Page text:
Braised Lemon Chicken with Dill and Turmeric – Easy Weeknight Dinner Recipe
Fresh dill makes me happy. I love many herbs, but dill is right at the top of my list. The aroma reminds me of spring. Its bright green color cheers me up. The little baby herb fronds are so soft and fun to chop. Dare I say it? This herb is cute. Dill makes me smile. Weird? Yes. I must have been a pickle in my past life.
For centuries dill was used in medicinal concoctions for everything from colic to bad breath. During the time of Queen Elizabeth I dill was recognized for its culinary value and was added to her royal gardens. One recipe that appeared during the Elizabethan period calls for dill in a dish of steamed spinach and sliced shallots with lemon juice. The pairing of dill and lemon, even early on, makes perfect sense. Lemon and dill go together like peas and carrots, as Forrest Gump would say.
Nowadays dill is generally associated with pickling, but it can be used in all kinds of savory dishes. Here I’ve paired fresh dill with lemon juice and turmeric to create a simple and satisfying chicken entree. Chicken thighs are braised, slowly simmered with fresh dill in broth with a healthy does of anti-inflammatory turmeric spice. I also add a pinch of cayenne for just a touch of heat. Freshly squeezed lemon juice is added at the very end along with an extra sprinkle of fresh dill for a bright burst of flavor. This dish takes only 5 minutes to prep and another 40 minutes to cook, resulting in a satisfying entree just perfect for a weeknight meal. As obsessed as I am with dill, my husband and stepdaughter crave lemon. The flavor makes us all happy and I love the ease of preparation; this dish has quickly worked its way into our regular meal rotation. Enjoy!
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Braised Chicken Thighs with Lemon and Dill
Easy weeknight dinner entree recipe with fresh lemon juice, fresh dill and healthy anti-inflammatory turmeric spice. 45 minute meal.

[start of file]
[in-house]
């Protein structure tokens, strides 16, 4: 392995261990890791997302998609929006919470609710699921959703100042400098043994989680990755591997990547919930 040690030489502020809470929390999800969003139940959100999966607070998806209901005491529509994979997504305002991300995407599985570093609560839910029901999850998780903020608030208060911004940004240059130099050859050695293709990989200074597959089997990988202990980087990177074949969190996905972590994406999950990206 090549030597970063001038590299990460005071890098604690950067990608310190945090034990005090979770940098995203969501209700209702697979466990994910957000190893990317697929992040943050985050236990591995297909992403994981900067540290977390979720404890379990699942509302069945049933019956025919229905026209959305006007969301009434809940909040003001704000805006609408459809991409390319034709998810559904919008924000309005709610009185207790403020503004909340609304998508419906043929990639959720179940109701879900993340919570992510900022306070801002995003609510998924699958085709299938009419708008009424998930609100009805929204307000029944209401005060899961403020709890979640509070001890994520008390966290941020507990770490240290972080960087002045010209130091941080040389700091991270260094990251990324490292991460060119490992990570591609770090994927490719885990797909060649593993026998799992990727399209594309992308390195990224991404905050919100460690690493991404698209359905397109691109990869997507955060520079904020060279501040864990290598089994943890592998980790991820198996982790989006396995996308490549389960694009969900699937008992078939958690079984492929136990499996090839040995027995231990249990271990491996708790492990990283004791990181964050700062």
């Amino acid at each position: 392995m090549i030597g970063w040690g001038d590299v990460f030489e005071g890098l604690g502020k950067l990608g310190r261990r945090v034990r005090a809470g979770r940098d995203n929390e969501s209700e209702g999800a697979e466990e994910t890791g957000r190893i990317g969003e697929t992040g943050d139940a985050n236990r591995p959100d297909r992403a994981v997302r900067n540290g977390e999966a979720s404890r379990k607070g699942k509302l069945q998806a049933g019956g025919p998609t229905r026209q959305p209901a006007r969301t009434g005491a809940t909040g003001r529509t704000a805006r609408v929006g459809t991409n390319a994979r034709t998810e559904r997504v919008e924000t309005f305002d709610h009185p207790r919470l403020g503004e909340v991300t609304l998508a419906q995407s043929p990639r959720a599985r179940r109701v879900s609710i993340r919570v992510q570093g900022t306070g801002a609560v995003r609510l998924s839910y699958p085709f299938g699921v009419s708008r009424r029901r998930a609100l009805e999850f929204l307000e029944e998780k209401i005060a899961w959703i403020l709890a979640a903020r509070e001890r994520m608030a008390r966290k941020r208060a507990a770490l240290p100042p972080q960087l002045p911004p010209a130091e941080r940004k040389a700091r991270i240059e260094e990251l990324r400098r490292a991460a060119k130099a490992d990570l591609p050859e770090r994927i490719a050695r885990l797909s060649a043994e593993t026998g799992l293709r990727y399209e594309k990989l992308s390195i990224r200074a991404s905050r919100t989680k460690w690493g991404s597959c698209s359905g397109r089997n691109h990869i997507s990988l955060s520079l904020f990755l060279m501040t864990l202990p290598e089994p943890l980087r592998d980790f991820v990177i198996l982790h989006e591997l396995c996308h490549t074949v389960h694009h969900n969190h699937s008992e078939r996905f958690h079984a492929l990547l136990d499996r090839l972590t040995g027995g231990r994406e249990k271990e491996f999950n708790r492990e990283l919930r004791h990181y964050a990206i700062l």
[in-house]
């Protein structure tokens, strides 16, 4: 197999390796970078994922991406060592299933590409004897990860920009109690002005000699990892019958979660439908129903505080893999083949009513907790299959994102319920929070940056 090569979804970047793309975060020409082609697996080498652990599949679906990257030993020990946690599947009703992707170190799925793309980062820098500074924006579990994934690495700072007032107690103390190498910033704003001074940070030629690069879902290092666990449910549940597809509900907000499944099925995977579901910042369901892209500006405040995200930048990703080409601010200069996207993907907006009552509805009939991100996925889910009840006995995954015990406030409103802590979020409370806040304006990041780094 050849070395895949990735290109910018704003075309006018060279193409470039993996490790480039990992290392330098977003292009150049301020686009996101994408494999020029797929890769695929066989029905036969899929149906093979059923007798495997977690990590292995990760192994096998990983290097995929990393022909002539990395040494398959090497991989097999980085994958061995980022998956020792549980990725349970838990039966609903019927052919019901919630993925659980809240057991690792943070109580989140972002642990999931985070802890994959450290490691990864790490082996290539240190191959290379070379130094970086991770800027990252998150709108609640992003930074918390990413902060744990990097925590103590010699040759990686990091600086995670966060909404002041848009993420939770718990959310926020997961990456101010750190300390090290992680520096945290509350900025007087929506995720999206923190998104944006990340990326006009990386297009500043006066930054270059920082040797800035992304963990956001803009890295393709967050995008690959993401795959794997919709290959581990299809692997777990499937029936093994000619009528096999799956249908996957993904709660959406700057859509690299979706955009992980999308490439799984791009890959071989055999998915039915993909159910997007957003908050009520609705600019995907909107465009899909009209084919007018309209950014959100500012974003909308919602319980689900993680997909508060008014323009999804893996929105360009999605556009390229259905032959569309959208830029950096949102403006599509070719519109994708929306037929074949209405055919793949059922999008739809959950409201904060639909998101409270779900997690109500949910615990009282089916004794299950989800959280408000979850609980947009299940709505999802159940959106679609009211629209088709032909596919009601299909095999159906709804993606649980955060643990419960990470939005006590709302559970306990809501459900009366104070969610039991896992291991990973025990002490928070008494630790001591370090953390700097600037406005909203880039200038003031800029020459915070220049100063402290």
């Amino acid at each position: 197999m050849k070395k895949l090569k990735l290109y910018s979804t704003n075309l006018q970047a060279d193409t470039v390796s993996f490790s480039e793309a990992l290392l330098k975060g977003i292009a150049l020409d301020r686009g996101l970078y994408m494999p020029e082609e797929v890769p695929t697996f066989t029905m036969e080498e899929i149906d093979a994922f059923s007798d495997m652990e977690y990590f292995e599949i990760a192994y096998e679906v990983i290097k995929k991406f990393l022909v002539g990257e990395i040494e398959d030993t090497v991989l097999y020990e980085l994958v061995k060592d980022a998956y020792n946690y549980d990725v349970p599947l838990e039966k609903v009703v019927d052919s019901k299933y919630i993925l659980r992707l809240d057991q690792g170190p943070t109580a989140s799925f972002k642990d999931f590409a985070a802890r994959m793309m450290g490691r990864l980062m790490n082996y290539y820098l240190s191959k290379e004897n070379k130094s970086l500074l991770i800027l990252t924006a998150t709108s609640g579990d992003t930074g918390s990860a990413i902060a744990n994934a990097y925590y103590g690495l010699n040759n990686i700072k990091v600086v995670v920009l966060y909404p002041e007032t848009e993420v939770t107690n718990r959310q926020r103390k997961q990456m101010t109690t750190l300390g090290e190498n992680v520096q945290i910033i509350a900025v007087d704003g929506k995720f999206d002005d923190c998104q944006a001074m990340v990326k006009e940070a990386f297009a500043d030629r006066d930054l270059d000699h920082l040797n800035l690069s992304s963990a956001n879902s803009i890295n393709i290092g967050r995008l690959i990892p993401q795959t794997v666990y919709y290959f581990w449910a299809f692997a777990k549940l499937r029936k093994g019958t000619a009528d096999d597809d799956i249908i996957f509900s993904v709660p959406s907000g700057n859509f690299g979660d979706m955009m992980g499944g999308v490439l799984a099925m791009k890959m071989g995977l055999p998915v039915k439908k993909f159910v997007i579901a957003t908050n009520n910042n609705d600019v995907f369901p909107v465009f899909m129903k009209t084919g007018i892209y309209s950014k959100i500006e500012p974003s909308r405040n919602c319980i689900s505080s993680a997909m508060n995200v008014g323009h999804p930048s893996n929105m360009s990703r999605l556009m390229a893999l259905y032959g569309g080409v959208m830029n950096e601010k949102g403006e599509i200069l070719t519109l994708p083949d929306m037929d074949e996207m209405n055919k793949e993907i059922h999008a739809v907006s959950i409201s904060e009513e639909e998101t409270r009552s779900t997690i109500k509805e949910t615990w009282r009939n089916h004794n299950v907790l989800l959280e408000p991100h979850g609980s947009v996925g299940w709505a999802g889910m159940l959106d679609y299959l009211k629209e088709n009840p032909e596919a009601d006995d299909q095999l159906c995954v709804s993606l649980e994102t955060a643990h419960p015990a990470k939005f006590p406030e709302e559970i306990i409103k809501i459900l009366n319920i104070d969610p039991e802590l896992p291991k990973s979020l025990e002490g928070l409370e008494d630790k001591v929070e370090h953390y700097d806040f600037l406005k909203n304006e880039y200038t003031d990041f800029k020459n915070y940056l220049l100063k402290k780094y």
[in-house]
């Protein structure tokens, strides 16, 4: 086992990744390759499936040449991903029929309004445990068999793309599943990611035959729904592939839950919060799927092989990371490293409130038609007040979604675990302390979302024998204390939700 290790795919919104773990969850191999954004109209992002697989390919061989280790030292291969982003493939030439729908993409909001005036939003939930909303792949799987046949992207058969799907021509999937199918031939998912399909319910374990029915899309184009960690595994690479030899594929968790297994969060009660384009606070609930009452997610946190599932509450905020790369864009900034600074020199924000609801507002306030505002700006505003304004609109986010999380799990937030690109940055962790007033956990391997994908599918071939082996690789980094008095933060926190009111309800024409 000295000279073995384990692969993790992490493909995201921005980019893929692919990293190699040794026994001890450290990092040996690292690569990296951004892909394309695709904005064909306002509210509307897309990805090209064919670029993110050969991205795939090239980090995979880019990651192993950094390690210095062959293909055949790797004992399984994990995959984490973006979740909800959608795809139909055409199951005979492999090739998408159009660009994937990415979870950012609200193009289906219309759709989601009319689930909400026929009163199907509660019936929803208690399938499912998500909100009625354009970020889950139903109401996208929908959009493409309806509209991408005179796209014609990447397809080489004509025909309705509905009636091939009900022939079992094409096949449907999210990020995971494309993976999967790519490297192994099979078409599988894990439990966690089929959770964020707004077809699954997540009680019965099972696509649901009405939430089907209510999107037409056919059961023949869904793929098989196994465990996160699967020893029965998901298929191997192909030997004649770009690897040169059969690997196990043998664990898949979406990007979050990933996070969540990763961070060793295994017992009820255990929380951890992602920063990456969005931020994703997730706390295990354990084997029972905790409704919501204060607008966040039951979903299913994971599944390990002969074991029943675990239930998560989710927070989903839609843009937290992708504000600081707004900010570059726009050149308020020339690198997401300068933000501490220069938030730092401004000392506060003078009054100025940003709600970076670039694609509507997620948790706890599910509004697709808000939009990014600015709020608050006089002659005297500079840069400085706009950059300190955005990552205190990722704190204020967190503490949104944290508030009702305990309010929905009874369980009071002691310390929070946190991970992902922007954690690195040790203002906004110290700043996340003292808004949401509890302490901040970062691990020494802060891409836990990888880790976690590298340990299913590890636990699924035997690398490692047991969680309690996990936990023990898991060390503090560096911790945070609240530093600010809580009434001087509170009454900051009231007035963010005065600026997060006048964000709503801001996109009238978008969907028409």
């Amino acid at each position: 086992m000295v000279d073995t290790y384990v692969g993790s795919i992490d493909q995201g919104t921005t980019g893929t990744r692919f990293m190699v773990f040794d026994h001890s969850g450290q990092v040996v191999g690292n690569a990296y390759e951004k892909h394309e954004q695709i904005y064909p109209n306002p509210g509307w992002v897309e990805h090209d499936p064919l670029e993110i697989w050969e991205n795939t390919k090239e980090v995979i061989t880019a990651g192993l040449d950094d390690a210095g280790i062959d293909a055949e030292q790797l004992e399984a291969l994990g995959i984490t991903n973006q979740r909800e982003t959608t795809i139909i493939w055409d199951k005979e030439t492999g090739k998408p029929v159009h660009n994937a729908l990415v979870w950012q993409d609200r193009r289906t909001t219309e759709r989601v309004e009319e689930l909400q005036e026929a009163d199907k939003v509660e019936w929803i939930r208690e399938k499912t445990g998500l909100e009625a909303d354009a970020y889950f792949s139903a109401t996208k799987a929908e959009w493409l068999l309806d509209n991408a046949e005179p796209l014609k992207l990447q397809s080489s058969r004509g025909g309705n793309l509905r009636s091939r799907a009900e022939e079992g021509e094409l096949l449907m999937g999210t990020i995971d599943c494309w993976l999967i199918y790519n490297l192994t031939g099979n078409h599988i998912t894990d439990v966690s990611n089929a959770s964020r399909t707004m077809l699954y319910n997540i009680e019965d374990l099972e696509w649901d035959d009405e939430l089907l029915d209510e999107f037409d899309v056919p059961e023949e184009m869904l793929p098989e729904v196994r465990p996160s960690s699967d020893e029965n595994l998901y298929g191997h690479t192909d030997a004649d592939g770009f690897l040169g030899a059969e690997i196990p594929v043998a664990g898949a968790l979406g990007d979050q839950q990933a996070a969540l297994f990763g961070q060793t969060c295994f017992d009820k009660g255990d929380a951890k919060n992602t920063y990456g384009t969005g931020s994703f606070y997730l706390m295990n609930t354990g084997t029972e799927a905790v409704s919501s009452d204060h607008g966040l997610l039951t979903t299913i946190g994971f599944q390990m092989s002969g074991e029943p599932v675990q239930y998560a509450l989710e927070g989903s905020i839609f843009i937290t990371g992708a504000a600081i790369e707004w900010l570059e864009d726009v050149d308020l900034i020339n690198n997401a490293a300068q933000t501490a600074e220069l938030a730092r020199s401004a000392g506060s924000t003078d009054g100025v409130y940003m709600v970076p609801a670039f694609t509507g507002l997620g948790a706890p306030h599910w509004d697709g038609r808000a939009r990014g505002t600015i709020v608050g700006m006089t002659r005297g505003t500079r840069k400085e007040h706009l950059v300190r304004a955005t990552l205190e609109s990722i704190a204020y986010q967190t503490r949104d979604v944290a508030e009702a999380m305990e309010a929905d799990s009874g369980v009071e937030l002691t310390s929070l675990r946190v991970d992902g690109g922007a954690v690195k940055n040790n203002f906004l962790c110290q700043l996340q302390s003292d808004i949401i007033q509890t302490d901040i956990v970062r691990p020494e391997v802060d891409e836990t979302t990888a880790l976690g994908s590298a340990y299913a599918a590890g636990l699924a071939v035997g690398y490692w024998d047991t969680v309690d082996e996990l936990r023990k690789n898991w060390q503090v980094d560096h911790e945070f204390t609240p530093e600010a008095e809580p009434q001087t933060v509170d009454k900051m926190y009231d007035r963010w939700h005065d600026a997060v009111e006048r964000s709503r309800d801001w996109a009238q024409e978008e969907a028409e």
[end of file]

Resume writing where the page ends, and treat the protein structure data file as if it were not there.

- 6 chicken thighs, bone in skin on
- Salt and black pepper
- 2 tbsp olive oil
- 1/2 onion sliced
- 1 quart low sodium chicken broth you won't need the whole quart
- 8 sprigs fresh dill + 1/2 tbsp chopped dill divided
- 1/2 tsp turmeric
- Pinch cayenne pepper
- 1/4 tsp salt or more to taste
- 2 tbsp freshly squeezed lemon juice or more to taste
You will also need: Large skillet or saute pan with lid
Heat olive oil on high in saute pan until it just begins to smoke. As oil heats, season the chicken thighs generously with salt and pepper.
Sear the chicken thighs, skin side down, for a few minutes until they are golden brown. Reduce heat to medium. Remove thighs from pan and set aside.
Add sliced onion to the pan and cook, stirring occasionally, until translucent, soft and starting to turn golden. Drain any excess fat from the pan.
Return thighs to pan, skin side up. Pour in chicken broth until it reaches halfway up the sides of the thighs.
Arrange the fresh dill sprigs over and around the thighs (reserve the chopped dill). Sprinkle on 1/2 tsp turmeric, a pinch of cayenne, and 1/4 tsp salt (if you’re salt sensitive, you may omit the salt here and simply add to taste at the end of cooking). Bring broth to a simmer, then reduce heat to medium.
Cover the pan, vented, and reduce heat to medium low. Let the thighs simmer for 40-45 minutes, basting with the cooking liquid every 10 minutes or so, until meat is exceptionally tender.
Remove thighs from pan. Remove the dill sprigs from the broth. Add 2 tbsp freshly squeezed lemon juice to the pan sauce, or more to taste, as well as additional salt and pepper to taste if desired. The sauce should be semi-thick at this point; feel free to thicken it further with a slurry of 1 tbsp water and 2 tsp cornstarch, adding slowly to the pan and stirring at a simmer until desired thickness is reached.
Serve thighs and sauce topped with remaining freshly chopped dill. Pairs well with any neutral-flavored starch like rice, quinoa or mashed potatoes.
Seymour, Miranda. A Brief History of Thyme and Other Herbs. New York: Grove, 2002. Print.